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What makes the chowder thick?
Low broth and a high dairy content make this chowder thick and creamy. Some New Englanders like to use a roux or cornstarch for an added thickness. You can also puree some of the potatoes to make the texture thicker and creamier with out as much dairy.
Why we love clam chowder
Listen, look at the contents of New England clam chowder and you’re sure to find it’s not the healthiest of soups. Sure, I get that. But you also have to remember where this recipe originated and the people it served. New England, and Maine in particular, has always been a poverty state. Ever heard the phrase, “not a pot to piss in?” That phrase originated in Maine and spoke about the lack of finances or belongings Maine families had.
Harsh winters, constantly loosing power, needing to be outside to manually move snow, having large families, and limited income all pointed towards making hearty soups and meals that could keep bellies full and provide a decent amount of calories. Clam chowder would be served with saltines and butter, or oyster crackers, and more recently in bread bowls. This was a hearty, stick-to-your-ribs kind of a meal to bulk up on before heading back into the elements for a long, hard day of fighting winter.
Storing Leftover Clam Chowder
Clam chowder can be stored in an airtight container in the fridge for about 3 days. Do to the high amount of dairy, it’s not a good soup for freezing. The texture from the dairy and the potatoes do not hold up as well as fresh. That being said, if you want to, you can freeze it for a few months in a freezer safe container. Reheat at a simmer on the stovetop, woodstove, or the microwave. Next day clam chowder is possibly better than the first day since the flavors have a chance to really develop. Just keep the bacon bits to the side for topping, otherwise they’ll become rubbery.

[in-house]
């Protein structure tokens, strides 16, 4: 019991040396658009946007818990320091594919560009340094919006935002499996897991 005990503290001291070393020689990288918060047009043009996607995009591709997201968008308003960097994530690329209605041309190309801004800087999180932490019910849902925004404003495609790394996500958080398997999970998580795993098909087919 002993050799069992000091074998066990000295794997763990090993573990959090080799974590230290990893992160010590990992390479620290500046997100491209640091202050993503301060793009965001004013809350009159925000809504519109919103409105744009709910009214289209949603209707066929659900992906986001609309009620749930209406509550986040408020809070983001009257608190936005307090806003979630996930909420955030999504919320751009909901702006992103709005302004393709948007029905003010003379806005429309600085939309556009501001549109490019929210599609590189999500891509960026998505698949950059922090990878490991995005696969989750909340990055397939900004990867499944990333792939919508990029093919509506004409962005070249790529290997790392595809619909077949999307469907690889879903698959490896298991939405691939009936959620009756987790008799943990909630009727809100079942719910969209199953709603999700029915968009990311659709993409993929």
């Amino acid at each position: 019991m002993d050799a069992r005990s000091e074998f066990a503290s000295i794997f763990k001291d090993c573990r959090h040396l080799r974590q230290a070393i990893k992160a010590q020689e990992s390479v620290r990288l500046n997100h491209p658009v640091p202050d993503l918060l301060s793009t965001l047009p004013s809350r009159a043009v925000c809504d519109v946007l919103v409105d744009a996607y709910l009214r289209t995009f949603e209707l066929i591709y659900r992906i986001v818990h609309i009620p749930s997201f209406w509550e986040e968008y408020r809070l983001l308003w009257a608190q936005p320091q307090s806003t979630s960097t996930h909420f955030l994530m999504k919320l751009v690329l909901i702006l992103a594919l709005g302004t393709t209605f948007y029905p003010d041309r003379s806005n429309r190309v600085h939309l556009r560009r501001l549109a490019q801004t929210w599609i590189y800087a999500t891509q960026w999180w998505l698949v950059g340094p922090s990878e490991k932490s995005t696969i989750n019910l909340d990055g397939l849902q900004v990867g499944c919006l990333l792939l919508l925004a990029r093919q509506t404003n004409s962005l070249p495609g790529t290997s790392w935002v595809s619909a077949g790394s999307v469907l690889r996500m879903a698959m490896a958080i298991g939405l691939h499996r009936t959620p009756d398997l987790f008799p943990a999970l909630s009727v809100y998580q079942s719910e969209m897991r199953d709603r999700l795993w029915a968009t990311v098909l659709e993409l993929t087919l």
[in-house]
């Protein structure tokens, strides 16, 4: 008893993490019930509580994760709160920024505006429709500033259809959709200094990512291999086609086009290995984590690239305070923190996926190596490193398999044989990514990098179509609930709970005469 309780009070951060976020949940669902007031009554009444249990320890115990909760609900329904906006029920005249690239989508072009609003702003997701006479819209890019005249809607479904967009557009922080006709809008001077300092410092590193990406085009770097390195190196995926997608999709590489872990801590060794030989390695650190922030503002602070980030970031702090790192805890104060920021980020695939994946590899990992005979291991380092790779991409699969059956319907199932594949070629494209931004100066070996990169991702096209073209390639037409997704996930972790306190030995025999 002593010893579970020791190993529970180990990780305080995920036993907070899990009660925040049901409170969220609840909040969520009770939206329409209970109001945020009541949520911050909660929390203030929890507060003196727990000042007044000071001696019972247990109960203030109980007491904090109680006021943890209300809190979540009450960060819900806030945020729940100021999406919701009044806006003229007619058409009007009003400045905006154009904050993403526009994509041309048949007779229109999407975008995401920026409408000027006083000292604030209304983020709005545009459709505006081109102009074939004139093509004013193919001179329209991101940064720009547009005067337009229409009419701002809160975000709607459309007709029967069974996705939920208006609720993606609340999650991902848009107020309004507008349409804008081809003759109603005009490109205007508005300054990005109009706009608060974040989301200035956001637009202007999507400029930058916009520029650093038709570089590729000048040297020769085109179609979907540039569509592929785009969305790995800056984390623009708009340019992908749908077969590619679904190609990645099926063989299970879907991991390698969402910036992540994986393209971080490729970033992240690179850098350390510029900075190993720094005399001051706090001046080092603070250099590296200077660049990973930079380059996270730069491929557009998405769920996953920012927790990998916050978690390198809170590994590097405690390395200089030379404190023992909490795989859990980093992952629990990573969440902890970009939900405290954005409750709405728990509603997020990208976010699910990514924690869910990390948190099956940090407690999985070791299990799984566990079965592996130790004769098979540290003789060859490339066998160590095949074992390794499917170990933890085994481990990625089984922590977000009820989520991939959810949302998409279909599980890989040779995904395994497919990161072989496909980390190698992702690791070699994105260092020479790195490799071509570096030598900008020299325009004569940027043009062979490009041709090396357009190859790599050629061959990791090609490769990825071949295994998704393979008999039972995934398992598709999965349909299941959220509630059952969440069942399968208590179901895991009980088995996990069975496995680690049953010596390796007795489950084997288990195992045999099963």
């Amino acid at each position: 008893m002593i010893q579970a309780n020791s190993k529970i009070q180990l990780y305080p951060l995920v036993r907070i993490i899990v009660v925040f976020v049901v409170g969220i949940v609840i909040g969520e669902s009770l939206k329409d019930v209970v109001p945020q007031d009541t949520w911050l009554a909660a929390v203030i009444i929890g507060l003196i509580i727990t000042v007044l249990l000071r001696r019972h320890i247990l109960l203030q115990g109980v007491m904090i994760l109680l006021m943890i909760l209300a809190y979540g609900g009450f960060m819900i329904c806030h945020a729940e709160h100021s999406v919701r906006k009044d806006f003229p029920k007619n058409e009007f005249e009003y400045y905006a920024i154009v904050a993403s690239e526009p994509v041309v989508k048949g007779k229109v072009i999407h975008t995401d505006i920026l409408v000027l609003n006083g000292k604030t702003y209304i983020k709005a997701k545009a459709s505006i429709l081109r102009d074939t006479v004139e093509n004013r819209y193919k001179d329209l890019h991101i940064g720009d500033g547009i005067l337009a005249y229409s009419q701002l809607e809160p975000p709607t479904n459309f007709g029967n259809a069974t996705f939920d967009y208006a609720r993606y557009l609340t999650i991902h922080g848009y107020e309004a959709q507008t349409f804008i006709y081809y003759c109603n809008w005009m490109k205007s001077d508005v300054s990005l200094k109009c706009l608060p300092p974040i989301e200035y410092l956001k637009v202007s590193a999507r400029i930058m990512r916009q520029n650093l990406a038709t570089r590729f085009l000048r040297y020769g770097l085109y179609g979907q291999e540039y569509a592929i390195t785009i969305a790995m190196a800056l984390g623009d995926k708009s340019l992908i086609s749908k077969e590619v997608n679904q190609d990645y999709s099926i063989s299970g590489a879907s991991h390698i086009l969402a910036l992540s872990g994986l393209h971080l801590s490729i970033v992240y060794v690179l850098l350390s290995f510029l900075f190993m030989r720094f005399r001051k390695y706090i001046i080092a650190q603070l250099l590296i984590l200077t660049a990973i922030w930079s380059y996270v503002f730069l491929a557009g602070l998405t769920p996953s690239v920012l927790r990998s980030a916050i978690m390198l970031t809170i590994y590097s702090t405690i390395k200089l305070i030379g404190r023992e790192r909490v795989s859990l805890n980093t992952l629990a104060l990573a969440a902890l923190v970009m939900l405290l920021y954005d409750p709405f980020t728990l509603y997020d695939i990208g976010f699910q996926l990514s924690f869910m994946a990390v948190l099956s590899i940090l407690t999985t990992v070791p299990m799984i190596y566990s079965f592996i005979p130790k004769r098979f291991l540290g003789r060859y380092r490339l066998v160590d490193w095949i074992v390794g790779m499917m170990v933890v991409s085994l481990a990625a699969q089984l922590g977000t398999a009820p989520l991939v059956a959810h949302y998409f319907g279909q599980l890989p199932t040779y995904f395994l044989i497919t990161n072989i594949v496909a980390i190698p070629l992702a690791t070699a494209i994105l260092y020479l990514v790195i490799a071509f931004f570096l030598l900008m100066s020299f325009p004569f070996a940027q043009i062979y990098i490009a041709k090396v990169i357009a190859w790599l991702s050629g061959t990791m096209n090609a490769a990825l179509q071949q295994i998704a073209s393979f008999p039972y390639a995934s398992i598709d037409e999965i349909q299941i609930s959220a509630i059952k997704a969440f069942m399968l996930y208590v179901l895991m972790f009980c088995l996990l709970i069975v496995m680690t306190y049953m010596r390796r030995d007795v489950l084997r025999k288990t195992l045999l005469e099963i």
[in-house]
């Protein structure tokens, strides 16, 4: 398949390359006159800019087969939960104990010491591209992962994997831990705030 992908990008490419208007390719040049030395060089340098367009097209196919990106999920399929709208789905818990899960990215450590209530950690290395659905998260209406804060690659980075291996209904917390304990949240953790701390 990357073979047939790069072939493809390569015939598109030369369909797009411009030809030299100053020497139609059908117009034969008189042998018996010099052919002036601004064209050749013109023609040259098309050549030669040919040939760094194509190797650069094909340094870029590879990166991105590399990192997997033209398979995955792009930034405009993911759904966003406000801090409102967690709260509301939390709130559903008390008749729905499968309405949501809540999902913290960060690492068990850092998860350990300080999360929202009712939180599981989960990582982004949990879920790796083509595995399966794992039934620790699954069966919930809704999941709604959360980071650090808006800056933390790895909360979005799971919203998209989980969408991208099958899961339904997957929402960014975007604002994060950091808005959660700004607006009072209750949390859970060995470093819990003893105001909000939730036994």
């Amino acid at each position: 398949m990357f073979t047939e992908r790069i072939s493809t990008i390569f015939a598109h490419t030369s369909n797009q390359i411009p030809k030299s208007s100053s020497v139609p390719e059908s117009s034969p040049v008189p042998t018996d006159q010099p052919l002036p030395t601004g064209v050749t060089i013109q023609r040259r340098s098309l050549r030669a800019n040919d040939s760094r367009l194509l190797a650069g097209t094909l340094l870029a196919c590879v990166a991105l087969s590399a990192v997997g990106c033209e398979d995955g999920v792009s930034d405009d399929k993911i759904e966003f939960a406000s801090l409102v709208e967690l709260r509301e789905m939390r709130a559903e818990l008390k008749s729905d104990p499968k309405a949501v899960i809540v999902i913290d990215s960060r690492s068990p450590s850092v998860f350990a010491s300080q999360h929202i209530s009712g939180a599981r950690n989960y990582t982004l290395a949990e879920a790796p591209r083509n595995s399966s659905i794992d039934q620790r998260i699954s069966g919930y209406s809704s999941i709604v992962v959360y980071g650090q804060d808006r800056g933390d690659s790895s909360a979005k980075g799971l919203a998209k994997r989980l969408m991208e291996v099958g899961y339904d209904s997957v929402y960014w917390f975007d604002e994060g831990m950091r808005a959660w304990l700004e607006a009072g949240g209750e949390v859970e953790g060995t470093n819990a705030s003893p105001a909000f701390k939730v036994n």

More Soup Season Favorites!
- Zuppa Toscana
- Guinness Beef Stew
- Chicken Gnocchi Soup
- Butternut Squash & Apple Soup
- Lobster Bisque
- Turkey Butternut Squash Chili
New England Clam Chowder Recipe
- 5 quart dutch oven
- Cutting board
- wooden spoon
- 6 strips bacon
- 1 Tablespoon butter
- 1 yellow onion large, diced medium
- 1/4 cup flour
- 2-1/2 pounds potatoes yukon, white, or red, diced into 1 inch cubes
- 8 ounces clam juice plus water if needed
- 2 teaspoons salt
- 1 teaspoon white pepper
- 1 bay leaf
- 26 ounces canned sea clams chopped, juice reserved
- 1 teaspoon worcestershire sauce
- 1 Tablespoon fresh thyme
- 1 cup whole milk
- 1 cup heavy cream
- oyster crackers or saltines
- To a 5-quart Dutch oven over medium heat, add bacon strips, cut into 1 inch portions. Cook bacon fully and remove to a paper towel lined plate to drain of excess grease. Remove all but 2 Tablespoons of bacon fat from the Dutch oven.
- Add the butter to the Dutch oven and melt. Add the diced onion and saute for about 5 minutes until tender and becoming translucent.
- Dust in the flour and stir for a minute to cook and thicken. Add the potatoes and toss.
- Pour in the clam juice from the bottle as well as the reserved clam juice from the cans. If more liquid is needed to cover the potatoes, add water or chicken stock.
- Cover and boil about 15 minutes until potatoes are tender. Stir every few minutes to keep the bottom from burning and to check the potatoes for even cooking.
- When potatoes are tender, reduce to a simmer. Add the remaining ingredients, except the oyster crackers. Stir over a simmer for about 5 minutes so all the contents can warm.
- Serve topped with crumbled bacon, fresh herbs, and oyster crackers.